...I note that since filling in more details about this mad genius musician, which are so extreme by any measure as to be hopefully both serious and entertaining, my "karma" rating has dropped two points. . .

It would be sociable for people who receive negative scores to know why . . . - the fact that Moderators of this forum haven't got away without negative points says either that they, and I, must be doing something wrong - or otherwise right by way of offering challenging views. ...

Best wishes

David P

I have also thought this - although I am fairly certain that I know the point of origin of my negative points. Consequently, I am not expecting an explanation any time soon....


Pierre Cochereau rocked, man

David Pinnegar

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Re: Genius Maestro Giorgio Questa and his Organ - "must buy" CD
« Reply #11 on: July 31, 2011, 12:51:03 PM »


Hi!

This photograph is particularly interesting for it shows by the length of the pipes the extent to which unequal temperament may be built into the instrument . . .

Best wishes

David P
« Last Edit: July 31, 2011, 08:20:18 PM by David Pinnegar »
David Pinnegar, BSc ARCS

Brian Daniels

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Re: Genius Maestro Giorgio Questa and his Organ and "must buy" CDs
« Reply #12 on: July 31, 2011, 01:02:10 PM »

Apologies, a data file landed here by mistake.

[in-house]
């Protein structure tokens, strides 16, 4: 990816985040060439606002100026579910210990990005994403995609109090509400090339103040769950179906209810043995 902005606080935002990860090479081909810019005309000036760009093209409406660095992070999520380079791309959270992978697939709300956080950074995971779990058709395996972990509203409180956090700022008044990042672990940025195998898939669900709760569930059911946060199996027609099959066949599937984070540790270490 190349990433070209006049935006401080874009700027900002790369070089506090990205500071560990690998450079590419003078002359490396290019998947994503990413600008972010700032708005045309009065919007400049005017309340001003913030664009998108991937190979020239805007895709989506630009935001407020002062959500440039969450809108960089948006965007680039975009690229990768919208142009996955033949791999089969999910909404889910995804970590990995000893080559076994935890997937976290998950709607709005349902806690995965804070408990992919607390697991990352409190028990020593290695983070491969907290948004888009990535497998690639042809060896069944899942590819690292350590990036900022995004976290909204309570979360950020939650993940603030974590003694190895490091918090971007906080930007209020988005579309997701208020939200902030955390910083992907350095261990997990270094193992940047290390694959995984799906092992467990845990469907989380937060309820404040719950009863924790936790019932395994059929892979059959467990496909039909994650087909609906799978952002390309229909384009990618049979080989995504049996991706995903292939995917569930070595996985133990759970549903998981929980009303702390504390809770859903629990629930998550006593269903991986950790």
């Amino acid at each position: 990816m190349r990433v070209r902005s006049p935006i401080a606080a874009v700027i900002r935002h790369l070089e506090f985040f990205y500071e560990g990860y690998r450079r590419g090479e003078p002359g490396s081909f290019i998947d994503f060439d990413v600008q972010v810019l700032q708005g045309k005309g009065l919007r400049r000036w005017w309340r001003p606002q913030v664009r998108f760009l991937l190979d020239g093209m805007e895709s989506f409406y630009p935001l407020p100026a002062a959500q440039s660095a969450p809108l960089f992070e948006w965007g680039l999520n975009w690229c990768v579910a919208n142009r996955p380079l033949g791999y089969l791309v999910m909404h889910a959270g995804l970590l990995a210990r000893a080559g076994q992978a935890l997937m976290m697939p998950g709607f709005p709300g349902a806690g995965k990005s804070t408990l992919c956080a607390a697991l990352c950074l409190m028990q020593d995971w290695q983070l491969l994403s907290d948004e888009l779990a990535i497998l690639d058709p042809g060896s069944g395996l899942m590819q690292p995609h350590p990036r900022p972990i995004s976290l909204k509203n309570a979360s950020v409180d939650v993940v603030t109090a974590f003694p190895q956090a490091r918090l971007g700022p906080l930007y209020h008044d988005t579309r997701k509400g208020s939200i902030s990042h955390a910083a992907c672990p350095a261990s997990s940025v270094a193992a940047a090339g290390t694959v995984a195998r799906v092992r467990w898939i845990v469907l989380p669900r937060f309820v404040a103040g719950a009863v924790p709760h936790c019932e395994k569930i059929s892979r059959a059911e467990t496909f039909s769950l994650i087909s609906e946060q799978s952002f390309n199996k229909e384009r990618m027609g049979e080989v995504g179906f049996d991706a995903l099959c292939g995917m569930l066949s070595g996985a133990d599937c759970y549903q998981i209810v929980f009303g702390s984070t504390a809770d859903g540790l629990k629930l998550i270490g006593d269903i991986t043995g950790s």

David,

Without seeing close hand it is more likely that the irregular lengths are due to manufacturing issues as tuning variations of the kind experienced in various temperaments can be accommodated within the tolerance of the tuning device; particularly shading.

Regards.

Brian D.

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Re: Genius Maestro Giorgio Questa and his Organ and "must buy" CDs
« Reply #13 on: July 31, 2011, 01:45:14 PM »
Not only that the necessity in some cases of staggering the mouth height to prevent undesired interactions (especially with mixtures) may mean the dimension between the foot and chest will undoubtedly alter the appearance of the lengths at the top of the pipe...

Eric
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David Pinnegar

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Re: Genius Maestro Giorgio Questa and his Organ and "must buy" CDs
« Reply #14 on: July 31, 2011, 03:33:21 PM »
Hi!